How to Pick the Best Dental Floss
When you walk down the oral health care aisle at your local supermarket, it can quickly become overwhelming. There are just so many different types of toothbrushes, tubes of toothpaste, bottles of mouthwashes, and packets of floss to pick from. How in the world are you supposed to pick the best products for you? Don’t worry, today the team at our Douglasville dental office is here to help narrow your options for one of the most important tools in your oral hygiene toolbox — floss.
Flossing can sometimes be overlooked as a crucial part of your oral health, but the truth is, flossing every day is incredibly effective at lowering your risk for cavities and gum disease. This means that you need to choose a type of floss that you will use regularly and properly. Let’s take a closer look at the three most common types of floss recommended by your dentist in Douglasville.
The most common type of floss is the traditional string floss found in those little, compact containers. This time-tested original can work really well for many people as it’s what they first learned to floss with, so it’s comfortable to use. However, those who may have trouble using their hands or fingers may not be able to reach around each tooth or back into the molars. This is when an alternative option should be considered.
Floss picks are those little plastic tools that have a small piece of floss threaded between two posts. They’re pretty inexpensive and can be just as effective as traditional floss if used properly. However, while some people may find floss picks easier to use, others find just the opposite. So essentially, there’s no real right or wrong answer when it comes to which is better. The best way to decide is to try both options and see which is easier for you to use. Keep in mind, floss picks only use a small section of floss so you may need to use a few flossers each and every time you floss.
A newer and more high-tech flossing option that’s making its way into bathrooms across the country is electric water flossers. These tools are highly effective at removing plaque and bacteria, and many studies suggest that they may be the most effective of any flossing device. But they don’t come without a few potential cons. Water flossers need to either be plugged in or charged, so they aren’t incredibly convenient. They’re also larger in size so storage and traveling may pose a few complications. Lastly, they can be pricey, although they do last a long time and reduce waste.
What matters most to your dentist in Douglasville isn’t necessarily which type of floss you use, but rather that you floss regularly and properly. If you’re finding that flossing is challenging and you’re looking for a better solution, we welcome you to call our dental office in Douglasville. We’re always happy to help find the best tools for each one of our patients.
The Surprising Summer Activity That Can Harm Your Teeth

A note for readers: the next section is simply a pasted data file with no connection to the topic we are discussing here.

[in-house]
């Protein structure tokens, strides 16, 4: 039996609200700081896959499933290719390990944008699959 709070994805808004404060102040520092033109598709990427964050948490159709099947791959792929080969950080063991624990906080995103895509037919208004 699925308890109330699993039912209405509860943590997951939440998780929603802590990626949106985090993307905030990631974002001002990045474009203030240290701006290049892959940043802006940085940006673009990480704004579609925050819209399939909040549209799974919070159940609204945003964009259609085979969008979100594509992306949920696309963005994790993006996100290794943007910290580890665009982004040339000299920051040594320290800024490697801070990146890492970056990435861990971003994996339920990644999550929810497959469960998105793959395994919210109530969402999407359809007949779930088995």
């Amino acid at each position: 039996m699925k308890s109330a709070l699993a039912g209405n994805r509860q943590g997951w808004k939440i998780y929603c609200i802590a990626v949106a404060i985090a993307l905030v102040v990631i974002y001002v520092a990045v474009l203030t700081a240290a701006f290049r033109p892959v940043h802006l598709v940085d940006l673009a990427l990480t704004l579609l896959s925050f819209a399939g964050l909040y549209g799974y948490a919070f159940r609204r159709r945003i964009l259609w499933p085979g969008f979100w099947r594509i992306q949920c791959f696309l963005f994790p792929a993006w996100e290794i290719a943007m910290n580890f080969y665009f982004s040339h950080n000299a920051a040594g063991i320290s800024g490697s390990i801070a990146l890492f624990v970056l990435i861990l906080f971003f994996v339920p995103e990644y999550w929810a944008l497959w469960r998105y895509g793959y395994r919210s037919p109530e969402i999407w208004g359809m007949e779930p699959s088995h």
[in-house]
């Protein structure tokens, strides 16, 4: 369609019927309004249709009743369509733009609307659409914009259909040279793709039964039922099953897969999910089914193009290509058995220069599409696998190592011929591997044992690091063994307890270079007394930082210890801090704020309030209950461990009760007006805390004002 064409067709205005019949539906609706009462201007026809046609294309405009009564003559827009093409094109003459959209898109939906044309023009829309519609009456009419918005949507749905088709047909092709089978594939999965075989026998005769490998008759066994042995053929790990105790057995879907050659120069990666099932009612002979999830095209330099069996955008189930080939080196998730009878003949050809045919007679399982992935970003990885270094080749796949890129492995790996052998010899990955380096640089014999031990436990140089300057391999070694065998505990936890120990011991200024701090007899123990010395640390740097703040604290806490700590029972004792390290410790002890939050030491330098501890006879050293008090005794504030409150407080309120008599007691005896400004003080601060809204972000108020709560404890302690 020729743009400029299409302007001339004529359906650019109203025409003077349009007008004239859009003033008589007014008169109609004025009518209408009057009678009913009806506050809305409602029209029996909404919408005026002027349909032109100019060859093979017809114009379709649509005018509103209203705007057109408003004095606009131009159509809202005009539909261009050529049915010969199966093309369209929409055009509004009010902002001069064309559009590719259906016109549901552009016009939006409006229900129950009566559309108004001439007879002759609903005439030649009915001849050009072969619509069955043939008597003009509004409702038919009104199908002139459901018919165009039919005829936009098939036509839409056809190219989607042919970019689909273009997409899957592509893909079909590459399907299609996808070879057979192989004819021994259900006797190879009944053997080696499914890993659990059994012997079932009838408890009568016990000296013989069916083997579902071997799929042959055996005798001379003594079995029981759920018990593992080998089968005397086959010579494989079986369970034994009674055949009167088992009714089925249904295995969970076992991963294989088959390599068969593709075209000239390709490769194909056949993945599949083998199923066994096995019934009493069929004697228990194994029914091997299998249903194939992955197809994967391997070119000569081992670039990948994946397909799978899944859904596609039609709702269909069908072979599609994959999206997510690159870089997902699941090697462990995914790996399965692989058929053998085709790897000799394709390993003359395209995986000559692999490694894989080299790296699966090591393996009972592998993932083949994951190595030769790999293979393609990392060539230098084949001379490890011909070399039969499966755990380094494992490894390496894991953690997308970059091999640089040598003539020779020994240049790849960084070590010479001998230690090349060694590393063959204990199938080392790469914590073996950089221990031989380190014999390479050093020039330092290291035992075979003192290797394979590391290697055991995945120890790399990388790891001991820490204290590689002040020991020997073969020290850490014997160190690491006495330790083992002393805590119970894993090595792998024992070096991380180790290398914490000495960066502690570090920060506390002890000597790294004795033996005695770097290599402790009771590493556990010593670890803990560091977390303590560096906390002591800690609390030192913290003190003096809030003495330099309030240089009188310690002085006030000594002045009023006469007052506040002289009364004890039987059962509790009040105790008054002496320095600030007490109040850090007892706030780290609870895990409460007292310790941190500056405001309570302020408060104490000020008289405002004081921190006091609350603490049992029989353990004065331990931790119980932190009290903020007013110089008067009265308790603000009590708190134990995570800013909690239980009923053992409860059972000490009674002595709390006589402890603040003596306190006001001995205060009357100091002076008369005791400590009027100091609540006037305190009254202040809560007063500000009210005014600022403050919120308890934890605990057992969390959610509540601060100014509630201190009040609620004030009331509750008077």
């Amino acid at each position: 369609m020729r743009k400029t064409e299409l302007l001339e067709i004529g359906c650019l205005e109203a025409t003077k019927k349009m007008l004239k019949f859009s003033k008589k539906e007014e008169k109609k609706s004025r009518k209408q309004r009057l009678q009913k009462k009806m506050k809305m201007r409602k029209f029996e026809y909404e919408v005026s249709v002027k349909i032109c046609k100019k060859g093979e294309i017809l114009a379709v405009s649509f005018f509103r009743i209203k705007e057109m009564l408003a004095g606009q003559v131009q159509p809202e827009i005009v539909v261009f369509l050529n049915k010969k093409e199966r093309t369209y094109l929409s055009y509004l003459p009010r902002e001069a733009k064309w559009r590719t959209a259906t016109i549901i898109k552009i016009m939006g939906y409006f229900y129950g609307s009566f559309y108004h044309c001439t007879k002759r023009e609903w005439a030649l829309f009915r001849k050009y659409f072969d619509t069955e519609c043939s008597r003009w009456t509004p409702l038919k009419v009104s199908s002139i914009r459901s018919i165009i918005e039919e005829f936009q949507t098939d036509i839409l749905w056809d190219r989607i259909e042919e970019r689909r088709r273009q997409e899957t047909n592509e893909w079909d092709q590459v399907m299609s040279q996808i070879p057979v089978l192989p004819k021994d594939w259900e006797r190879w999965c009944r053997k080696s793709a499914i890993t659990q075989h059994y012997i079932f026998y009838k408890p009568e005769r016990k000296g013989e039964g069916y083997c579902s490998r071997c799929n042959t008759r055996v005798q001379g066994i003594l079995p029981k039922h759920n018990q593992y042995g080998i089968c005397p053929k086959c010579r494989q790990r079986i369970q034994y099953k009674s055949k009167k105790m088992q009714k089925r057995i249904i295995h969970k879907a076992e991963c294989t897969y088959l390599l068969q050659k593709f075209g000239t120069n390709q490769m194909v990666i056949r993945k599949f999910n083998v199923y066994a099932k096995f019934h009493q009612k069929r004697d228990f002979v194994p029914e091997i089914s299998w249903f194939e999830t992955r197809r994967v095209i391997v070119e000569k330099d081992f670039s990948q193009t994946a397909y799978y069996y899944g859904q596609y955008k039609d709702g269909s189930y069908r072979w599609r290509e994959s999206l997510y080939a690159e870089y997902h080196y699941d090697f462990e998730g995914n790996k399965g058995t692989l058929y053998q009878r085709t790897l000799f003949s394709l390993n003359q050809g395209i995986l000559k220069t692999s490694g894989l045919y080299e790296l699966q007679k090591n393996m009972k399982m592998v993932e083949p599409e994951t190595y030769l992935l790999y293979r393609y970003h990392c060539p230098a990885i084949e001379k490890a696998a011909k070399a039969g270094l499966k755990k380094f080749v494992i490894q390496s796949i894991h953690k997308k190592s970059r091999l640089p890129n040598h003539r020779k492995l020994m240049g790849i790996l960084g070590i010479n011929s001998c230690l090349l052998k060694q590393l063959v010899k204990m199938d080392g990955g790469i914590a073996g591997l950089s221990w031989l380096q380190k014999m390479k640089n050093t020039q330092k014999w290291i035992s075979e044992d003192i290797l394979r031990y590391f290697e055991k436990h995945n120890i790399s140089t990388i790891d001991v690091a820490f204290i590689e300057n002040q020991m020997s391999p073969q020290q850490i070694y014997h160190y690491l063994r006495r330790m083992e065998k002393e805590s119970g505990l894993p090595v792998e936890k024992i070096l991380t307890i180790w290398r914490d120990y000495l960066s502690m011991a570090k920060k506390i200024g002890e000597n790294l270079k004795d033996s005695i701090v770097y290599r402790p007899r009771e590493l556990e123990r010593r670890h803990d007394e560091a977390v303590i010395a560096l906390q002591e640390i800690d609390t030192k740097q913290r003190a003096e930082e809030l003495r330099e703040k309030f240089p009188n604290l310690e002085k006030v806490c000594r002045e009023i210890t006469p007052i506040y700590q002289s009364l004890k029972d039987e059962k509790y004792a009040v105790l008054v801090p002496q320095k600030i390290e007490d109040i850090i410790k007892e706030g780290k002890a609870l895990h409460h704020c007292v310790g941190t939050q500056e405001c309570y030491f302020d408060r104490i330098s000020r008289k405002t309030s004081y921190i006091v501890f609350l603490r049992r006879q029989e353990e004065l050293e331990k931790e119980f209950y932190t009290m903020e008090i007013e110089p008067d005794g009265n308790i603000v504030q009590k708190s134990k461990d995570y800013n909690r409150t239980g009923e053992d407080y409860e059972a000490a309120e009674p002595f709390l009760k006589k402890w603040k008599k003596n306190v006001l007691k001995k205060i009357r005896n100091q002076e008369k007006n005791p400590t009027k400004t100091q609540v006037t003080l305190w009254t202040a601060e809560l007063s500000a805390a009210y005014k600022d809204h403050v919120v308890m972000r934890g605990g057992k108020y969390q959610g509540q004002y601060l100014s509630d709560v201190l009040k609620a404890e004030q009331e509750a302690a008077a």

Swimming is a popular summertime activity, and it’s good for you too! It’s a great form of cardiovascular exercise, it’s easy on the joints, and it’s a sweet way to cool off on those hot days. But the team at our Douglasville dental office knows that there could be some harm lurking in your pool water that you probably don’t know about.
Swimming Pools & Your Teeth
Many pools use chlorine to keep pool water free of dangerous bacteria that could be harmful to humans. But this chlorine may also put another part of your body at risk for damage — your teeth.
Research dating back to the 1980’s studied the negative effects of chlorine on your oral health, particularly your tooth enamel. Part of what chlorine does is help level out the pH balance of pool water, so it’s safe for families. For most situations, pool water should have a pH between 7.2 and 7.8. But when this drops below this ideal range, the water actually becomes acidic. If this happens and you spend a lot of time in the pool, or a lot of water gets into your mouth, the acid can wear away tooth enamel and even cause tooth discoloration.
Why Is Tooth Enamel Important?
Tooth enamel is the super-strong protective layer of our teeth. It helps keep dangerous plaque and bacteria from eating away at the teeth and causing cavities. If tooth enamel erodes, whether it’s from an improperly chlorinated pool, drinking too many acidic drinks like lemonade, or brushing too hard, teeth are at increased risk for decay, wearing down, and sensitivity.
Who Is At Risk?
While anyone’s teeth can suffer from enamel erosion, the cases in which the erosion is caused by chlorine is often found in competitive swimmers or those who spend a lot of time in pools. The truth is if you only swim occasionally, you’re probably not at risk.
Signs of a Problem
Two of the first signs that a pool’s pH is too low are irritated skin or burning eyes while swimming. Over time, you may start to notice brown spots on your teeth (known as swimmer’s calculus) or experience increased tooth sensitivity. If you notice any of these changes, visit your dentist in Douglasville as soon as you can.
Protecting Your Tooth Enamel
Besides proper brushing and flossing, there are steps you can take to help protect your enamel against erosion — and no, you don’t need to give up swimming. Just make sure you test the water for proper pH levels regularly and try to keep pool water out of your mouth as much as possible. Of course, it’s also important to see your Douglasville dentist at least every six months for regular checkups and professional cleanings.